(b. 1593, Tours, d. 1670, Paris)
Croesus Receiving Tribute from a Lydian Peasant1629
Oil on canvas, 105 x 149 cm
Musée des Beaux-Arts, Tours
After his return from Rome to Paris in 1624, Vignon became enormously prolific; a huge number of pictures, several hundred in all, were documented at the time of his death. As he matured in Paris and lightened his palette a little, Vignon still maintained his sense of drama. For example, in his Croesus Receiving Tribute from a Lydian Peasant, there is a lessening of interest in bizarre surface texture, and the poses of the figures round the table show a return to the conventions of Caravaggism.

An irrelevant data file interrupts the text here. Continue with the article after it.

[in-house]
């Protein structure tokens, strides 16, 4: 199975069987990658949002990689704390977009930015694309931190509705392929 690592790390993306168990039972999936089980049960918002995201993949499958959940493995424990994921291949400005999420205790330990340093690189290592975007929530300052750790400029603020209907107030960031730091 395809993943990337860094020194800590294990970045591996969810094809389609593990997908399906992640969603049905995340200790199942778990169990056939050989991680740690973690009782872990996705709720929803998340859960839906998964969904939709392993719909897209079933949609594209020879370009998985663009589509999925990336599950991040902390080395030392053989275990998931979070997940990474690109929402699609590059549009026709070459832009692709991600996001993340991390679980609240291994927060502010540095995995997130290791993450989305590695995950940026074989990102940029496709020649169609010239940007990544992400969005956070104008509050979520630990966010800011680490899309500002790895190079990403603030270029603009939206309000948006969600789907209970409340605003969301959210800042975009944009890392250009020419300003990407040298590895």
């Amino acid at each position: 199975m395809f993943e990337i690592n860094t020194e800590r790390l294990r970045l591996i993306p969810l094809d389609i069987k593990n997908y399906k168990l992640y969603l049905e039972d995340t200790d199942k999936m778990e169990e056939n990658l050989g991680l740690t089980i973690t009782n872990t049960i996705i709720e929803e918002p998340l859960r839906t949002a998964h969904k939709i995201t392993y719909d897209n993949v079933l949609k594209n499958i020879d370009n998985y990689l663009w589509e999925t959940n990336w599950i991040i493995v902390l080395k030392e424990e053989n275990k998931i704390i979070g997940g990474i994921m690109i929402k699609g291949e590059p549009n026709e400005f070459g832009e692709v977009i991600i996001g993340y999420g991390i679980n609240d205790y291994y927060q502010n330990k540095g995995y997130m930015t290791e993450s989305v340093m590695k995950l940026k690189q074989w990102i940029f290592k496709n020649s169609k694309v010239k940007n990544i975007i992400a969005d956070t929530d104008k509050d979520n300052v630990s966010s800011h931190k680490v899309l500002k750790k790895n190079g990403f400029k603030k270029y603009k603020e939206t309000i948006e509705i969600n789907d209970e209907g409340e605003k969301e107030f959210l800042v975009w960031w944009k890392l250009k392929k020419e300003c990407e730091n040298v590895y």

There is some doubt about the identification of the main figure as Croesus, but the story fits enough. The moral is clear - great wealth is amassed by cruel methods.